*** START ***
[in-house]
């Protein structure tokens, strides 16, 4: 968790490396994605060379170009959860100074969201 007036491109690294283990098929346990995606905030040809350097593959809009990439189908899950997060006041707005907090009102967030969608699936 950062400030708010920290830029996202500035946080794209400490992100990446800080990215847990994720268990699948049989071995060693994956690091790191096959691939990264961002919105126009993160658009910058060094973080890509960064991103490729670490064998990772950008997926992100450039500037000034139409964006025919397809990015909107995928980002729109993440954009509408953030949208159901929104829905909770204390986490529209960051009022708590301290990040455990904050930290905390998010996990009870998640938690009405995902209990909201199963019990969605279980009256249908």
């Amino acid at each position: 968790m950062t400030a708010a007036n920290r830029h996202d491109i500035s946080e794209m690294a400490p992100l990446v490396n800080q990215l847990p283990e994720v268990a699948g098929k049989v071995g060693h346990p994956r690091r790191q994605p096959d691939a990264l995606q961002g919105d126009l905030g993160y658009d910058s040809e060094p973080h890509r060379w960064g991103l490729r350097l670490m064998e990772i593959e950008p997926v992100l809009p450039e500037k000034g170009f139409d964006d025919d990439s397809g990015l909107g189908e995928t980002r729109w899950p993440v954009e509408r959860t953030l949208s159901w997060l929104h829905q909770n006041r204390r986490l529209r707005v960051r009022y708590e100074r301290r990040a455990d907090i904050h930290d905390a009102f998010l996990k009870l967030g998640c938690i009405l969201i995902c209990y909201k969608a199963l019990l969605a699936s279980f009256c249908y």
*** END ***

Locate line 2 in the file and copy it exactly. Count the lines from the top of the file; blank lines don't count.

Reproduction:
């Protein structure tokens, strides 16, 4: 968790490396994605060379170009959860100074969201 007036491109690294283990098929346990995606905030040809350097593959809009990439189908899950997060006041707005907090009102967030969608699936 950062400030708010920290830029996202500035946080794209400490992100990446800080990215847990994720268990699948049989071995060693994956690091790191096959691939990264961002919105126009993160658009910058060094973080890509960064991103490729670490064998990772950008997926992100450039500037000034139409964006025919397809990015909107995928980002729109993440954009509408953030949208159901929104829905909770204390986490529209960051009022708590301290990040455990904050930290905390998010996990009870998640938690009405995902209990909201199963019990969605279980009256249908």